PRESERVATIVE SYSTEM OF COSMETICS: A Review
Birajdar Shivprasad M.*, Mule Madhav1
*Department of Quality Assurance, Maharashtra College of Pharmacy, Nilanga.
1School of Pharmacy, Swami Ramanand Teerth Marathwada University
Vishnupuri, Nanded-431606, Maharashtra, India,
Preservatives have been used and known to mankind since a very long time. These are used in cosmetics to increase the shelf life of product so that aroma, taste and the cosmetics itself can be stored for a longer period of time. Also cosmetics degradation is prevented by them. Preservatives, whether natural or artificial, work as in three different ways: Antimicrobial, Antioxidants and Act on enzymes. In antimicrobial, the growth of microbes like bacteria and fungi is inhibited. In antioxidants the process of oxidation is either delayed or stopped. And the one that acts on enzymes stops the ripening or aging of cosmetics product. Preservation is important part in many industries, such as the cosmetic and pharmaceutical industries, as the shelf life of many cosmetic and pharmaceutical products is important. The present review is an extensive compilation of various preservatives obtained from plant, synthetic and microbial source.The safety of preservatives is always coming into question. Since these are all biologically active products, they all have potential for being toxic, or irritating, or sensitizing.
Reference Id: PHARMATUTOR-ART-1451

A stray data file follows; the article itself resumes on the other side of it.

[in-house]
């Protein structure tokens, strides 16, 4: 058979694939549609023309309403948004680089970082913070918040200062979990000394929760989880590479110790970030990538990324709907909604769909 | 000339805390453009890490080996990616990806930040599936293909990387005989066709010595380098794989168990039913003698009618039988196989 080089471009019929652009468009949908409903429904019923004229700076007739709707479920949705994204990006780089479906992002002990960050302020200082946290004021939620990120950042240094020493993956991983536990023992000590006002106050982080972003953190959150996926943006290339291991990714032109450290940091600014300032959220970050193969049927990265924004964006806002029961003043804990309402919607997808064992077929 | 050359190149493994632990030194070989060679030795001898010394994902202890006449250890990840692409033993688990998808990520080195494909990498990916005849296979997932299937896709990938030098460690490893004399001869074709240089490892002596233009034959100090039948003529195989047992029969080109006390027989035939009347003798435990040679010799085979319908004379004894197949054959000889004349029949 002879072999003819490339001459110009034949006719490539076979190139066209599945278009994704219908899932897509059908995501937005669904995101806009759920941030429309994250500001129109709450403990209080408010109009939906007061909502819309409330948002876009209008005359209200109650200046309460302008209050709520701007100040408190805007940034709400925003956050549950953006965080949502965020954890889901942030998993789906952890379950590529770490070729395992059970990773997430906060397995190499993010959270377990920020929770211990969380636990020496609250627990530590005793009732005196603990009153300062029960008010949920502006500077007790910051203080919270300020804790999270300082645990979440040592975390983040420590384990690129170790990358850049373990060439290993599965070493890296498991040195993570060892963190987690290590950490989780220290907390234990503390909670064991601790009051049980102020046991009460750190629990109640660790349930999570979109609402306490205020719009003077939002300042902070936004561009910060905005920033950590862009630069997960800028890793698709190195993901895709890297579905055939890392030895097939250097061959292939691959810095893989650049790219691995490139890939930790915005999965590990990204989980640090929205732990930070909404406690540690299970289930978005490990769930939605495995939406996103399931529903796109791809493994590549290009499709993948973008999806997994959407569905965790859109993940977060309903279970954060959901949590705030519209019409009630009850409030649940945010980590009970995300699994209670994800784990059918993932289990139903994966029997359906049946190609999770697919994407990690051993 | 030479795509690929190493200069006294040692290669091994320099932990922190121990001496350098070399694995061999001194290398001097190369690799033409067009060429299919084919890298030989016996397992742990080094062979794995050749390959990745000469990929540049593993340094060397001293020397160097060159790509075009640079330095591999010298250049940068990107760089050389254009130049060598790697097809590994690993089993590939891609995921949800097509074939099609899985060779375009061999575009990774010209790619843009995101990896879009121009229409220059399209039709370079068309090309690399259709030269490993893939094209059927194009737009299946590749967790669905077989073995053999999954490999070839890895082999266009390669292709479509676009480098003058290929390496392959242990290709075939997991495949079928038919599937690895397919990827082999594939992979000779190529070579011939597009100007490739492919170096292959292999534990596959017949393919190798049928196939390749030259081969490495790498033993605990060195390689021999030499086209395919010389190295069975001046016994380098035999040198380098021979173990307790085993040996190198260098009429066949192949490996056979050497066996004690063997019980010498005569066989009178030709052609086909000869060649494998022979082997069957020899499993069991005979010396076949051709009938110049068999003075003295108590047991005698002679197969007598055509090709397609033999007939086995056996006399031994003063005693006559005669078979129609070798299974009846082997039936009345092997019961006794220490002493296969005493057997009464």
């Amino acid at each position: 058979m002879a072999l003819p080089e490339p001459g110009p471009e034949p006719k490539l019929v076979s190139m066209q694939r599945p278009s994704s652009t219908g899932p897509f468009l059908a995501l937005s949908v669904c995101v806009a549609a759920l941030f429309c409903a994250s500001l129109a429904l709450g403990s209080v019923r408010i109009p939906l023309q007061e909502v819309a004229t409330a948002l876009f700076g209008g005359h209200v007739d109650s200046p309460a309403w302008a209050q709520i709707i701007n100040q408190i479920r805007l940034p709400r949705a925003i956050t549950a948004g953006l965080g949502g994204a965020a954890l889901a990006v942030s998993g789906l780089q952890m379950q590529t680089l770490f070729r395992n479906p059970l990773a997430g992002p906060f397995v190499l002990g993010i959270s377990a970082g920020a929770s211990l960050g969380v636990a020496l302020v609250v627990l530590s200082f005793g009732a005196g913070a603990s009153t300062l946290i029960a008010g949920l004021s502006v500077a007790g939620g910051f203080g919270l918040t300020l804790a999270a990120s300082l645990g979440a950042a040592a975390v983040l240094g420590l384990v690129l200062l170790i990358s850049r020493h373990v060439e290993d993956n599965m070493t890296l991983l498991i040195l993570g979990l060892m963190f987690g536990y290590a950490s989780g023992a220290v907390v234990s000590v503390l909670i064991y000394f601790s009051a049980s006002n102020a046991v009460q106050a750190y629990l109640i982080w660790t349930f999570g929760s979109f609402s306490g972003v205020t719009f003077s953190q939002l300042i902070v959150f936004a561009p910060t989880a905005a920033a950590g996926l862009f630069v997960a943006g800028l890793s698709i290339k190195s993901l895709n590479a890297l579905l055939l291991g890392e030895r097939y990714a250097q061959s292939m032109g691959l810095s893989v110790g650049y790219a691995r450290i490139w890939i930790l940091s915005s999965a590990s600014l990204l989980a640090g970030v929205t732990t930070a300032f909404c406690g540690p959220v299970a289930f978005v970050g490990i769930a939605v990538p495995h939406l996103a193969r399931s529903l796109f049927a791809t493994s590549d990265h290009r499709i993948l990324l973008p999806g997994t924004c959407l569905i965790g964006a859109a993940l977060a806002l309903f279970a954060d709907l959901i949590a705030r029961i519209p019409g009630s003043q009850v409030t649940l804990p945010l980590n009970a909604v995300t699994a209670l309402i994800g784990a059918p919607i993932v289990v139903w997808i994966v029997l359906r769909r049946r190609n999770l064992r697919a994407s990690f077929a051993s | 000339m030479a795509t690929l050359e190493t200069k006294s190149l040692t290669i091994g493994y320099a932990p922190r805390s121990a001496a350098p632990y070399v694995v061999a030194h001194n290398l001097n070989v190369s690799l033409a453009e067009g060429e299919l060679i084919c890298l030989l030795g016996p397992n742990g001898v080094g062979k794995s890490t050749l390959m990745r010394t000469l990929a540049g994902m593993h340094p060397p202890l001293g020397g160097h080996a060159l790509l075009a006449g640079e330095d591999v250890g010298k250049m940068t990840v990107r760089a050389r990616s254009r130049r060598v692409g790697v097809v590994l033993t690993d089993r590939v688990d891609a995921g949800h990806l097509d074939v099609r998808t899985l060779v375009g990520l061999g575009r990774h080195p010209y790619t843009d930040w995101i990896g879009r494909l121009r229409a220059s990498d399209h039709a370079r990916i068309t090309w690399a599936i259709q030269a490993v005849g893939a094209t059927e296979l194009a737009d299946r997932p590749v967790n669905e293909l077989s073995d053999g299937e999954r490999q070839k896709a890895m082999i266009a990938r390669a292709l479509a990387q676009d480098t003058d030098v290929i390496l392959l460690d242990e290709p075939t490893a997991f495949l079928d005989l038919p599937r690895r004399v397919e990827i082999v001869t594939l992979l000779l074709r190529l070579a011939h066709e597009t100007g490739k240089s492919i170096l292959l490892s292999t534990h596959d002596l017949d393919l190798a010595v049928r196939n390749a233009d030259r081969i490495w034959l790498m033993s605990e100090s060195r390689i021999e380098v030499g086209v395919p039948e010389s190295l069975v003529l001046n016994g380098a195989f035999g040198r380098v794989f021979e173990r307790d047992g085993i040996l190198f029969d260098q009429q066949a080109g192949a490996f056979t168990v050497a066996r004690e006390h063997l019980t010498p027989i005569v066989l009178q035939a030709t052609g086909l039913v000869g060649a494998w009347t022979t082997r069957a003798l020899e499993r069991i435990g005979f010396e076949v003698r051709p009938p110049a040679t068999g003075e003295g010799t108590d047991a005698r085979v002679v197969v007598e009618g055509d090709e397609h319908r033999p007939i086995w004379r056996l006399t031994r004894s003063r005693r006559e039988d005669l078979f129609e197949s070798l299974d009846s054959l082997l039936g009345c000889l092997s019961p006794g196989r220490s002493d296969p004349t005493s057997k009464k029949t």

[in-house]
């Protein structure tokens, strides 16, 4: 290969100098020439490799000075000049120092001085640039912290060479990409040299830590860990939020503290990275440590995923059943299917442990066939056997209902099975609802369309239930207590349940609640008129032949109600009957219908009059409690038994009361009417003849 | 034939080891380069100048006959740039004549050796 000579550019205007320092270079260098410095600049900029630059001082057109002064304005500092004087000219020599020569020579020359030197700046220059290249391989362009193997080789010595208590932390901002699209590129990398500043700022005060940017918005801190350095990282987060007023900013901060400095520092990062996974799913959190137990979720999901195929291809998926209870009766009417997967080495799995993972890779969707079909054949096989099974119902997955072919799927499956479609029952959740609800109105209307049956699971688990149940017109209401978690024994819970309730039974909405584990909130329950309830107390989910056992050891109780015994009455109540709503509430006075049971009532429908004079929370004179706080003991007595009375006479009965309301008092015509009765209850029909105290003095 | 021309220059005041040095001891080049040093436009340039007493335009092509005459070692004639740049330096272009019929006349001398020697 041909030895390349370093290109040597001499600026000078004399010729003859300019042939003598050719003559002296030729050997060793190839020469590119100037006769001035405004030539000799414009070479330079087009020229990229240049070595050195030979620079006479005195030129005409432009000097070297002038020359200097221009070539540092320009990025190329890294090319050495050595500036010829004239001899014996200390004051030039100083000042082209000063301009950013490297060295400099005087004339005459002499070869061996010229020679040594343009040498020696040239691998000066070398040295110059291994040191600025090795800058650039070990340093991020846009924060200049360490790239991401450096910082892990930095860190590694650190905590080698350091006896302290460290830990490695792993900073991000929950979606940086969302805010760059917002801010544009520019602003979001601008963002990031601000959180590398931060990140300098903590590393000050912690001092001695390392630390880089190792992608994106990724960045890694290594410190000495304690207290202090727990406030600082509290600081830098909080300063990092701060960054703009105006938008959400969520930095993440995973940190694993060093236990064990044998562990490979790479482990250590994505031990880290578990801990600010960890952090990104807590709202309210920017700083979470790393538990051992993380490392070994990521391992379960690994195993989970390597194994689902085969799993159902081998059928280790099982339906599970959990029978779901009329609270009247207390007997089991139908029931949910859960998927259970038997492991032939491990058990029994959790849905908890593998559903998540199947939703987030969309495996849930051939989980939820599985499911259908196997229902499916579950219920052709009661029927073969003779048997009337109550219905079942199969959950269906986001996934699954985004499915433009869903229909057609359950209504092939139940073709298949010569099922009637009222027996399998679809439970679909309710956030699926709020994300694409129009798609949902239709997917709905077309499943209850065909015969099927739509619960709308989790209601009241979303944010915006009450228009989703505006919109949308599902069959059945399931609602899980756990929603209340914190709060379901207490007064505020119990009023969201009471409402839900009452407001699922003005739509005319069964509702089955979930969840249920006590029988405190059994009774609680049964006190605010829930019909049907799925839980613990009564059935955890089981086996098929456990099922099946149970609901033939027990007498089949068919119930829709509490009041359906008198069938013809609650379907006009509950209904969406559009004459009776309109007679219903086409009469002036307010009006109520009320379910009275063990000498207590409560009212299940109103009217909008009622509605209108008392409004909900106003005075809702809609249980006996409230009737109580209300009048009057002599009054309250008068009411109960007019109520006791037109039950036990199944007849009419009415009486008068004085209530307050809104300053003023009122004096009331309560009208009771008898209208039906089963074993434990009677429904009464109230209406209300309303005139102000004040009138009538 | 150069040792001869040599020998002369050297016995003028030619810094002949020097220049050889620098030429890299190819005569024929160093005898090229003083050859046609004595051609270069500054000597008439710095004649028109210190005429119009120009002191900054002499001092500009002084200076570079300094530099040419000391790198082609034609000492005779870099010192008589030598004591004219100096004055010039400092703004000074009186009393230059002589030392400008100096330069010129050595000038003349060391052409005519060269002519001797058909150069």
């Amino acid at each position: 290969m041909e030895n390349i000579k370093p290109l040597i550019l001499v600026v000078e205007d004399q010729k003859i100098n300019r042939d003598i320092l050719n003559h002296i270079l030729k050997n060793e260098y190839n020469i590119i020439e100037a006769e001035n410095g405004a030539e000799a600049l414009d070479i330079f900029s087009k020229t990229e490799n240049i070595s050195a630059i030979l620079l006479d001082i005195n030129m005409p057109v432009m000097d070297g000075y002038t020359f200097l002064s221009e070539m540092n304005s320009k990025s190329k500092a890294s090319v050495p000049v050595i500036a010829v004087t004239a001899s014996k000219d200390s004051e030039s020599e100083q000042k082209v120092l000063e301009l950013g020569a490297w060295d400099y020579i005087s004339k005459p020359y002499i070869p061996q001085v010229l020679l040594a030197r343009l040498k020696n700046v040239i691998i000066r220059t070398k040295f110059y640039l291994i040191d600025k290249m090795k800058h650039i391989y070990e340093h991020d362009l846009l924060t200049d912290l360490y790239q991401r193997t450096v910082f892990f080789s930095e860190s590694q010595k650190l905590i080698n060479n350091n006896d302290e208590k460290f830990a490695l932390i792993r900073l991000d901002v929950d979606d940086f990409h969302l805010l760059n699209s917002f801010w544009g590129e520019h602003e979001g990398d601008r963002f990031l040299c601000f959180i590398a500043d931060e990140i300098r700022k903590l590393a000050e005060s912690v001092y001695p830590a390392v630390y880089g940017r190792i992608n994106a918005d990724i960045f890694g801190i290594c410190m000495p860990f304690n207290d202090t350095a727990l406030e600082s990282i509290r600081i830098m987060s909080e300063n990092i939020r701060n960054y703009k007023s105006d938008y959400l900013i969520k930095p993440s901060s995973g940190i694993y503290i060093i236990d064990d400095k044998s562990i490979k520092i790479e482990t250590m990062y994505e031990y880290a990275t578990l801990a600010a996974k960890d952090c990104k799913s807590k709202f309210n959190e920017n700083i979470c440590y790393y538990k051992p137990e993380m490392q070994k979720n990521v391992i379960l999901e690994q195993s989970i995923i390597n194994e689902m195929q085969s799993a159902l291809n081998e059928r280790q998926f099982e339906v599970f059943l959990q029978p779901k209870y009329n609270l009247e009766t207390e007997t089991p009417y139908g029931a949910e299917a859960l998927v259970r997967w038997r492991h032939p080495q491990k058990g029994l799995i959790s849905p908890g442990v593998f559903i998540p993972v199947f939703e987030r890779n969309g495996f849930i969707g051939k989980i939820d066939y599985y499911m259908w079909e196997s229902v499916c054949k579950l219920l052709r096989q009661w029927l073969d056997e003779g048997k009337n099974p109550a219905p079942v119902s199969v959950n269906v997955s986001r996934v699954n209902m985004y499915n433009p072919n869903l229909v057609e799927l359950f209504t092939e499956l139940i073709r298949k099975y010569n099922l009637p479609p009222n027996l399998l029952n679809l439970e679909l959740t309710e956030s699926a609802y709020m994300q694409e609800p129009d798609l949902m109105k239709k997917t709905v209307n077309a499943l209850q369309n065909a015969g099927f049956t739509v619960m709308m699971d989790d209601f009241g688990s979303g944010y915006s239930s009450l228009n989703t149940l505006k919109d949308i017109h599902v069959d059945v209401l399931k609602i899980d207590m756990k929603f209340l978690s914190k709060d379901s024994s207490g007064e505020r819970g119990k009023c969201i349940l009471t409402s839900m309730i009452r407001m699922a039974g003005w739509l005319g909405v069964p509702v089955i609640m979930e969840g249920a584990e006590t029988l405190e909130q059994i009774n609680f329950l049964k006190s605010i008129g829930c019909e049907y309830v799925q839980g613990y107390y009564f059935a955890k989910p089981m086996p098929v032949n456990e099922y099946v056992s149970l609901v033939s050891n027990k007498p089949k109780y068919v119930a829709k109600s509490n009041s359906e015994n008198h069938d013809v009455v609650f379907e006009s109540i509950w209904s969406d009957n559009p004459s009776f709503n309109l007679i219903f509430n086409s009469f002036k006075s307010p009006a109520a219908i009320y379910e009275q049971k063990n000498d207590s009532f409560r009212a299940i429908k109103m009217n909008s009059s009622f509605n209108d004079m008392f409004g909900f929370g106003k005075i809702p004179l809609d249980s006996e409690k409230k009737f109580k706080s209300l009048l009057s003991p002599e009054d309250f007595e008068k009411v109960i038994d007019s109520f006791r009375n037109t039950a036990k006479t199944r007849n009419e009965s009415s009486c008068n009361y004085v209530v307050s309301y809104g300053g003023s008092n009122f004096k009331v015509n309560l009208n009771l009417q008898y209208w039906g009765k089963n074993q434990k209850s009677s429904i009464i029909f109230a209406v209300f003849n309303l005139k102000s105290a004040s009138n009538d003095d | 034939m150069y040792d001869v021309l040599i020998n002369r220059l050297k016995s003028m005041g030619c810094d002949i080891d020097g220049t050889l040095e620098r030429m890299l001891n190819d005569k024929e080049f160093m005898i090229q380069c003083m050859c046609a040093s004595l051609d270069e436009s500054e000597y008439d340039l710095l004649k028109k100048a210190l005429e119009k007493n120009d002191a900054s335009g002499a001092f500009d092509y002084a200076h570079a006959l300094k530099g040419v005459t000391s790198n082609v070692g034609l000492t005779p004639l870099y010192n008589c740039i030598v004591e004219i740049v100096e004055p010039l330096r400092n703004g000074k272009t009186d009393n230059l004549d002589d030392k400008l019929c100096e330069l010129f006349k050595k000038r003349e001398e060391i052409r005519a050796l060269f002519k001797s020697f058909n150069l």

Preservatives are ingredients which prevent or retard microbial gram-positive, gramnegative and fungi-[yeast & mold] growth; thus protecting cosmetic products from spoilage. Cosmetic product ingredients may support the growth of microorganisms, therefore a system must be used to prevent this possibility. The use of preservatives is required to prevent product damage caused by bacteria and to protect the product from inadvertent contamination by the consumer during use. If you don’t have a preservative in the product to retard microbial contamination, you run the risk of early spoilage of the product and in the worst case scenarios, possible bacterial infections that may result in blindness. The topic of preservatives is always key to formulators and finished-goods marketers. They know they need to adequately preserve their products to ensure product safety. Formulating with preservatives is made more difficult with the industry demand that preservatives be “universally” acceptable, i.e. permitted in Japan, or that they have no connection to formaldehyde, making them acceptable in Germany. There is also the desire for the replacement of paraben or formaldehyde systems that will still cover all the requirements that are effective at low use levels, tasteless, odorless, colorless and effective against all possible microorganism contamination. There are five different preserving systems being used today. The following is a brief outline of these systems.
1. Self-Preserving Technology, is found exclusively in Usana Health Science skin care line; Sensé’s Beautiful Science skin care products. The product is the preservative in this new patent pending technology. With self-preserving, all the functional ingredients of a formula as well as the manufacturing and packaging are combined to become the preservative system. This new technology means it is no longer necessary for Sensé to use problematic chemicals like the parabens that are used by other skin care products, while still providing a preservative system that is safe for the consumer.